Laguna sales tax measure is defeated; 2 other local initiatives win easily

Voters who went to the polls Tuesday in Laguna Beach, Newport Beach and Costa Mesa were asked to decide the fates of three ballot initiatives.

Laguna Beach Measure P

In Laguna, Measure P, a proposed 1% sales tax increase intended to pay for placing utility lines underground along Laguna Canyon Road, plus other fire-safety projects, failed, with 53.8% voting no and 46.2% in favor as of midnight, with all precincts reporting.

The tax needed a two-thirds majority vote to pass. It was projected to generate $5.6 million annually by raising Laguna’s sales tax rate from 7.75% to 8.75% for as long as 25 years.

Supporters said the undergrounding effort is essential to prevent fires caused by downed utility lines and that the tax would be paid primarily by tourists.

Opponents called the tax a “money grab” and contended it would drive up Laguna’s cost of living.

The Laguna Canyon Road undergrounding would take place roughly between the Art-A-Fair property and El Toro Road. Other safety projects would be at locations including South Coast Highway, Glenneyre Street and Temple Hills Drive.

Construction could start in four to five years, and the entire endeavor could cost as much as $135 million.

Newport-Mesa Unified Measure H

In the Newport-Mesa Unified School District, which serves Newport Beach and Costa Mesa, Measure H, which would limit school board members to three consecutive four-year terms, was winning easily, with 83.8% voting yes and 16.2% opposed with 121 of 134 precincts reporting.

Under the measure, board members who are termed out would be able to return in the future after a break.

Currently, the seven trustees are elected for four-year stints and can remain on the board for as many terms as they and voters desire.

Current trustees Karen Yelsey and Walt Davenport joined the board in 2006, Dana Black has served since 1996, Martha Fluor since 1991 and Judy Franco since 1980.

Newport Beach Measure T

Newport’s Measure T asked voters to approve an amendment to the city charter to require 55% voter approval whenever the council wants to spend at least $50 million on capital projects using a financing method known as certificates of participation, or COPs.

At midnight, the measure was clearly ahead, with 79.8% in favor and 20.2% against with 73 of 76 precincts reporting.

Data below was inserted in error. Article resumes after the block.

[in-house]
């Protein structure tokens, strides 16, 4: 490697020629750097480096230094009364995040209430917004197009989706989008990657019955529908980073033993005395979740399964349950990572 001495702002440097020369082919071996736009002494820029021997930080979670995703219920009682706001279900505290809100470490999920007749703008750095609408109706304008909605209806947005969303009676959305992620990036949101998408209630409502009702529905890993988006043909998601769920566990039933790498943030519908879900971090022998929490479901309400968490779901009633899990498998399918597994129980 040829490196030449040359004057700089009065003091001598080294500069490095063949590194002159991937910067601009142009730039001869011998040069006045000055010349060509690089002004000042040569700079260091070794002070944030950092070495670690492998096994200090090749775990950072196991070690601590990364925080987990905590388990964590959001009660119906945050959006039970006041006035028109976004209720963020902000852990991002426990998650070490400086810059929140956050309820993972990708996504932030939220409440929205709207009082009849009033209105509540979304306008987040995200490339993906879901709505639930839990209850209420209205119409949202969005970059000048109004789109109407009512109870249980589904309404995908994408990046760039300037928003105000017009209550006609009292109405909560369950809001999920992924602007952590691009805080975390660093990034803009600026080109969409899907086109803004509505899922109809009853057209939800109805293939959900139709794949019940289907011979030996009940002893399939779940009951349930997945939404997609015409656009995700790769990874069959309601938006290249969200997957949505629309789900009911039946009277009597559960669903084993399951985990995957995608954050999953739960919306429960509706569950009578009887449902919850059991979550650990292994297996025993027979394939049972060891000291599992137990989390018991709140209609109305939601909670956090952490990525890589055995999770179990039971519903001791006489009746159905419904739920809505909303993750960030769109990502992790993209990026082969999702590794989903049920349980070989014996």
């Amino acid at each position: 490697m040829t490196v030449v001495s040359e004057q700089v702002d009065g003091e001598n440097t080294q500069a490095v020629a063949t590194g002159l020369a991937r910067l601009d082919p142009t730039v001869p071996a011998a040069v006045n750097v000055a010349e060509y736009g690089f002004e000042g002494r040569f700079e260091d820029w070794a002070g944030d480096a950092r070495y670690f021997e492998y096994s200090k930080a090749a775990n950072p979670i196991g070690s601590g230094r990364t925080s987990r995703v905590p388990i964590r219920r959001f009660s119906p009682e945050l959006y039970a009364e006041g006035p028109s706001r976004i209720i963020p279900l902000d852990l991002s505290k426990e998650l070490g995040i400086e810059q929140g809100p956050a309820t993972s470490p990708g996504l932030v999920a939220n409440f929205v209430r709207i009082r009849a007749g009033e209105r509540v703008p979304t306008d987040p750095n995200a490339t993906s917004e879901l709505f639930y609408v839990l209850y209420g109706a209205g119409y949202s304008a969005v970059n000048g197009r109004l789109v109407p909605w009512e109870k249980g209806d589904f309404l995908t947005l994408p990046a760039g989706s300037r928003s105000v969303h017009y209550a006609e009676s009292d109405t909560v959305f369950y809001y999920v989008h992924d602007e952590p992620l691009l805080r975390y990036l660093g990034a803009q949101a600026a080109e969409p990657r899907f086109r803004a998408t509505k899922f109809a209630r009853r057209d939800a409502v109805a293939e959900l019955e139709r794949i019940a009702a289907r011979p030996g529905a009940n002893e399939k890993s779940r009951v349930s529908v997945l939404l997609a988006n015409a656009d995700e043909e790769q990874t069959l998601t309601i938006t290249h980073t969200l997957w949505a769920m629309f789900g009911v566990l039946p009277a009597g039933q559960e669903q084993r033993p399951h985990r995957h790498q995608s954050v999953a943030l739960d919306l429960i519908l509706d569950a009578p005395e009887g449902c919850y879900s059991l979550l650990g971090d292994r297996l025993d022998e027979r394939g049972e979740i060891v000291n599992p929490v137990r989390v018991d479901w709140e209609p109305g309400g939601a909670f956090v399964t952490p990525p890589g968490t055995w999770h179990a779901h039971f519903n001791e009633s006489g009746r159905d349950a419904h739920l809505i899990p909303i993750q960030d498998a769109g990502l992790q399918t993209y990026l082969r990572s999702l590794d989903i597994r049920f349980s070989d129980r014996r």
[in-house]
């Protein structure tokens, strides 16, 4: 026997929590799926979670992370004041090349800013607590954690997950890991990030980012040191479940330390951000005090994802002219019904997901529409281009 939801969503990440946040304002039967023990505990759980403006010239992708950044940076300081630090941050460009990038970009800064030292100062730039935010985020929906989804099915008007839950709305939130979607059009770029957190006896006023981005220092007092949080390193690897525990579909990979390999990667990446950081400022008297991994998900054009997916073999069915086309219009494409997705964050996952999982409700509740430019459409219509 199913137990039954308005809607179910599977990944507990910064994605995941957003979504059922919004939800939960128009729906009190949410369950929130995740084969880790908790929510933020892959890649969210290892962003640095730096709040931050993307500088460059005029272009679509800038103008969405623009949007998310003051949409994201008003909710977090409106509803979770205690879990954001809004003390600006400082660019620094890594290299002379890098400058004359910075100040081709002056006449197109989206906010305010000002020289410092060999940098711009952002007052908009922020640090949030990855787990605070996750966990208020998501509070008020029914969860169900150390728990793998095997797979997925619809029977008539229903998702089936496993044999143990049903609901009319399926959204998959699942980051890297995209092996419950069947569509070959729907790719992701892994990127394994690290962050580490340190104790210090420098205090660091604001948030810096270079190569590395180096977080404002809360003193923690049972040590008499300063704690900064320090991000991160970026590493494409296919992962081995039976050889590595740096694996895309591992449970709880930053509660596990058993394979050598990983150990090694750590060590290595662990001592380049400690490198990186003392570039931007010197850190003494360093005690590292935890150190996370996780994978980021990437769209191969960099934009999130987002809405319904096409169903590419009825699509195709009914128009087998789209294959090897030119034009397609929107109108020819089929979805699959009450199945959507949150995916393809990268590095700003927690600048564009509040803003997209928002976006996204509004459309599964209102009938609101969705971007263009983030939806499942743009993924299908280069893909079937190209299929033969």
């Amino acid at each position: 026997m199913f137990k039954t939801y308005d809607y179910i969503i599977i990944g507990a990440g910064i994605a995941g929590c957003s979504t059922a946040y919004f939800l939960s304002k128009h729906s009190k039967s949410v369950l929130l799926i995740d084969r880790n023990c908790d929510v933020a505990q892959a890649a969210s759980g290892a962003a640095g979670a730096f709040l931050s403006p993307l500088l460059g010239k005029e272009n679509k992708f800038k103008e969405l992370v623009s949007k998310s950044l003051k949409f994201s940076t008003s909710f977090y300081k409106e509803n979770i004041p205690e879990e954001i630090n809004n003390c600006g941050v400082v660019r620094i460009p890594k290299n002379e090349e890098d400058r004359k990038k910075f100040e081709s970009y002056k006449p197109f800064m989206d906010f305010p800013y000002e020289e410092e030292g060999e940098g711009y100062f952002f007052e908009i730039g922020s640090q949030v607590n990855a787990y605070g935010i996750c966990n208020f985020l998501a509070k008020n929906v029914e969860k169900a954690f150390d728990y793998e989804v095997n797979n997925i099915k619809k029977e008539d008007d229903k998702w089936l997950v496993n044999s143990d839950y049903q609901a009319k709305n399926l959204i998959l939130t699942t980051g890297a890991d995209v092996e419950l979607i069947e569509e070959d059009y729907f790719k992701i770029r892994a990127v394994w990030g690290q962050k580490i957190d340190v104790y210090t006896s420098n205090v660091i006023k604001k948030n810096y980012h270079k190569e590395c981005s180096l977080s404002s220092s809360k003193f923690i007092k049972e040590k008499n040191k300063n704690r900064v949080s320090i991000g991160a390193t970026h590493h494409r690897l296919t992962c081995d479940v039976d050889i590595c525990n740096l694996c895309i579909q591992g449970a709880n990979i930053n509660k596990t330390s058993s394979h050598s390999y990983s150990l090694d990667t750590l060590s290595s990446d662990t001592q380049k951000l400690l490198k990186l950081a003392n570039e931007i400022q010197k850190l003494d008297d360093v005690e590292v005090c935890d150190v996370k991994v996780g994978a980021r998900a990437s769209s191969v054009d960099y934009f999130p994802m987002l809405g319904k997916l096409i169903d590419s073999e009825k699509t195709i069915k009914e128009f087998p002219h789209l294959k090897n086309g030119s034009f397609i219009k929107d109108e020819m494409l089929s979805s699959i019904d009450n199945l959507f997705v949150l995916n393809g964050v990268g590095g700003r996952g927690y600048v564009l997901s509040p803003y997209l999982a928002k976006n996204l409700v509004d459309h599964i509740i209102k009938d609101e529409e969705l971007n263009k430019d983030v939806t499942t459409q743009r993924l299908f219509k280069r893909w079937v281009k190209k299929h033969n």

COPs do not require voter approval like general obligation bonds, which lead to increased local property taxes.

The city last used the COP funding mechanism in 2010 for the Civic Center and Park, a $140-million undertaking that was completed in 2013 with about $17 million in cash and $123 million in COPs.

Costs for the project ballooned from about $105 million at the start of construction to $140.2 million by the time it opened about three years later.

Current City Council members Scott Peotter, Diane Dixon, Marshall “Duffy” Duffield and Kevin Muldoon built their 2014 campaign platform partly on the Civic Center price tag.

Opponents of Measure T argued that vital big-ticket projects such as seawalls and dredging could be hard sells in an election for residents who don’t live along the harbor.

Measure T also made news when former Newport mayors Keith Curry, Rush Hill and Mike Henn and former mayor pro tem Jean Watt sued the city clerk this year in an attempt to have their argument against the initiative run in informational election pamphlets in place of one written by local activist Bob Rush. They claimed Rush’s statement contained inaccuracies and didn’t represent true opposition.

An Orange County Superior Court judge rejected the suit in August, though another judge ruled in October that the complaint was not an attempt to chill free speech.

Bradley Zint is a contributor to Times Community News.